Privatization is Costly

October 30, 2014


Stephen Duckett, the former CEO of Alberta Health Services, says privatization is among the reasons why Alberta’s health costs are so high.

The former head of Alberta Health Services says there are several reasons why Alberta consistently has the highest health costs and worst outcomes in Canada: provincial wealth, politics and privatization.

Stephen Duckett, speaking September 17 in Toronto at Longwood’s Breakfast With The Chiefs, was President and CEO of Alberta Health Services from 2009-10.

An Australian economist who still lives in Alberta, Duckett says that he inherited a situation where cataracts were outsourced in Calgary and Edmonton. The “unusual” method of tendering these contracts encouraged providers to bid high. Instead of giving contracts to the low bidder, Alberta Health Services took all the bids, set a uniform price by averaging the costs in the tenders, then made “everyone a winner” by contracting the service to all of the submitting companies.

When the private Health Resource Centre (HRC) was facing bankruptcy, Duckett says he was encouraged to find a way to help them out of their financial troubles. When he looked at the cost of publicly funded procedures performed by the bankrupt HRC, he realized that public hospitals were doing the same orthopaedic work for considerably less. For a hip arthroplasty, for example, the cost was

$486 more per procedure at the private provider, $1,814 more for a foot and ankle procedure.

Similarly, Duckett was in office when Calgary workers took the unprecedented step of mounting a class action lawsuit against a Telus subsidiary which had been given a contract to do payroll for the former Calgary Health Region. The employees claimed to have been underpaid, found mistakes on their T-4 slips, and problems in vacation calculation.
“Employees sued Telus because payroll was so badly done,” said Duckett, the situation eventually becoming resolved when the service was in-sourced again.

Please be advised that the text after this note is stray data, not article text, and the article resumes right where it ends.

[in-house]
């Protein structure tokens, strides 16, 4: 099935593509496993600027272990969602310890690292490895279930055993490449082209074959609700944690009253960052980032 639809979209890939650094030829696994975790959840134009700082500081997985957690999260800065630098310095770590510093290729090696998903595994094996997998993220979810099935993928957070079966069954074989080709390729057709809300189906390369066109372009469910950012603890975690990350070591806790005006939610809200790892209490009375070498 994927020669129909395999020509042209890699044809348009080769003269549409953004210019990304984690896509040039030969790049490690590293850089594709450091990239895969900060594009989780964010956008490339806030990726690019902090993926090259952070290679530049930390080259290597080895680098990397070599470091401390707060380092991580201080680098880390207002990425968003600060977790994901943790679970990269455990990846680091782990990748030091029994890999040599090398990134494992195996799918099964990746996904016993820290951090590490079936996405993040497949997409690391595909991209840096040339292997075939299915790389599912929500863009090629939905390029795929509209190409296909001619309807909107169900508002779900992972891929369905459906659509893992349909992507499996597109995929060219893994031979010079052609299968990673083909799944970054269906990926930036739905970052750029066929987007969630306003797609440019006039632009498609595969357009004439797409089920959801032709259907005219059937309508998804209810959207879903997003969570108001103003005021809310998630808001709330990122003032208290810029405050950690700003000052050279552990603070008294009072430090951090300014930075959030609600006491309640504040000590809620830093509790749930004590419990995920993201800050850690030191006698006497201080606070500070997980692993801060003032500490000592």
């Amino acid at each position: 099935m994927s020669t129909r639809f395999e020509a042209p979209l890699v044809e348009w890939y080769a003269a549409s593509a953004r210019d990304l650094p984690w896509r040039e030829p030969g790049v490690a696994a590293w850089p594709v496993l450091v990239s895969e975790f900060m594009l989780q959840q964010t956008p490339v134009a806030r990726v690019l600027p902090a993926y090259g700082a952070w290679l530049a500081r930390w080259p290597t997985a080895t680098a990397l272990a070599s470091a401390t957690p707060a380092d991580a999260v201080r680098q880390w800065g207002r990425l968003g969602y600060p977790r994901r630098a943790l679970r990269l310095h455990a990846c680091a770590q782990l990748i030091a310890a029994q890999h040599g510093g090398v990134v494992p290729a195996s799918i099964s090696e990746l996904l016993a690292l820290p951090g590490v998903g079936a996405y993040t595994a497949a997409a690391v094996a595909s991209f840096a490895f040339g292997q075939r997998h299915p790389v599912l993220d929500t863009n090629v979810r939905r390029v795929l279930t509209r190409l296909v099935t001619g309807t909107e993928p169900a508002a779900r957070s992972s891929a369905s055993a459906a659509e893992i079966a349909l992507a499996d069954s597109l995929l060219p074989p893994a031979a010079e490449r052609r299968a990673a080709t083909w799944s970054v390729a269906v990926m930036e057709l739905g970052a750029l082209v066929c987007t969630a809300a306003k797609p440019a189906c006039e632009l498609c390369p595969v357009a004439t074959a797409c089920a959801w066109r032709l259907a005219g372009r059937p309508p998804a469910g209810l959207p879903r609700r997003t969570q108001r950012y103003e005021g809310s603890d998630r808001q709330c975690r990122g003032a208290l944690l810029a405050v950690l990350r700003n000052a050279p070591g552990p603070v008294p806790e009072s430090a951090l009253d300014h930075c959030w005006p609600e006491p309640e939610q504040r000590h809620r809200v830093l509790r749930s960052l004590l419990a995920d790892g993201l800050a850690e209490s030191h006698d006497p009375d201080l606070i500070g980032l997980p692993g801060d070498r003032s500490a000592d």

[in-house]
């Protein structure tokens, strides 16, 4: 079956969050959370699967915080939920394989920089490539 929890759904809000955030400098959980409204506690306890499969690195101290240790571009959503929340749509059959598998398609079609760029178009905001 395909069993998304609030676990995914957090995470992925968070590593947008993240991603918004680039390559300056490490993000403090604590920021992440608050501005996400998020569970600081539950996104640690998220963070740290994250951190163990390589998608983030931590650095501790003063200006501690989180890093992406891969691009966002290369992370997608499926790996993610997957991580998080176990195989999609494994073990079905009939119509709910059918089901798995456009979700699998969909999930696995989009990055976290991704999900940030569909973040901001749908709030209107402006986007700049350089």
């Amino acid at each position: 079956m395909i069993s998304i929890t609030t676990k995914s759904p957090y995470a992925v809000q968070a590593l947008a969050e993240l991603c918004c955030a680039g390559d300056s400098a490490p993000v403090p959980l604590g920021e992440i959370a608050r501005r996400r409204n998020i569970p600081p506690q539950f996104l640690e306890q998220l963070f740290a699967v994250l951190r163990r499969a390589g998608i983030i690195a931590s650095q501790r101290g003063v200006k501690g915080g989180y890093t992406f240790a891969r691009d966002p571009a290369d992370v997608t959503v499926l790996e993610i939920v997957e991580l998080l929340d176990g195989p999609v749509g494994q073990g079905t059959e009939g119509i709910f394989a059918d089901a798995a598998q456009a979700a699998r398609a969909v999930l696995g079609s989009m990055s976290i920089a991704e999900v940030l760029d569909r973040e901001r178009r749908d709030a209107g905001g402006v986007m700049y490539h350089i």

Blaming privatization on a one-party state, he quoted the Calgary Sun’s Rick Bell, who suggested the ruling PCs received support because they had “an acute sense of smell – for the gravy at the trough.”

Duckett suggests that what is taking place is clientelism – “a symbiotic exchange relationship” between government and private contractors.

Duckett said this all took place in an environment that stifled public advocacy, where whistle blowers were ostracized, one stating “it was like I had rabies.”

Alberta also has what Duckett describes as “an ideological antipathy to home care – it was seen as a family responsibility rather than part of the continuum of care.”
That means it is harder to get patients home and hospital utilization rates remain high.

He says that Alberta also underinvests in seniors’ accommodations, preferring to build more hospitals instead.
He admits that Alberta’s oil wealth makes it difficult for the health minister to say “no.”

While they enjoy building new hospitals, they are less enthusiastic about paying for the services within them.
The money Alberta is spending – with the youngest demographic – is driving up costs in other provinces that may not be sharing that wealth. Duckett suggested that Alberta’s high physician fees and incomes are cost-drivers to the rest of Canada. That same effect is taking place by virtue of Canada being a neighbour to the high cost U.S. system.

Duckett says Canada’s overall public health care costs are not much more expensive that the OECD average, but there are many ways we could still do better.

That includes tackling the high price Canadians are paying for pharmaceuticals and by looking a inequities not only between provinces, but within provinces. As an example, he raised the issue of variation in Ontario where some regions are performing three times the number of hysterectomies.
But those costs also appear to be growing less quickly than other comparator countries. The increase in Canada’s health care costs was actually below the OECD average between 1997-2007.

Duckett is best known as the “cookie monster,” having left his post four days after refusing to answer media questions about the situation in the province’s emergency rooms. He used the excuse he was eating a cookie, although later said he was told by then Alberta Premier Ed Stelmach not to make any comment.

About the Author
Rick Janson writes DiaBlogue, a project of the OPSEU Health Care Divisional Council. The Council represents more than 45,000 professional and support staff in Ontario’s Health Care System.

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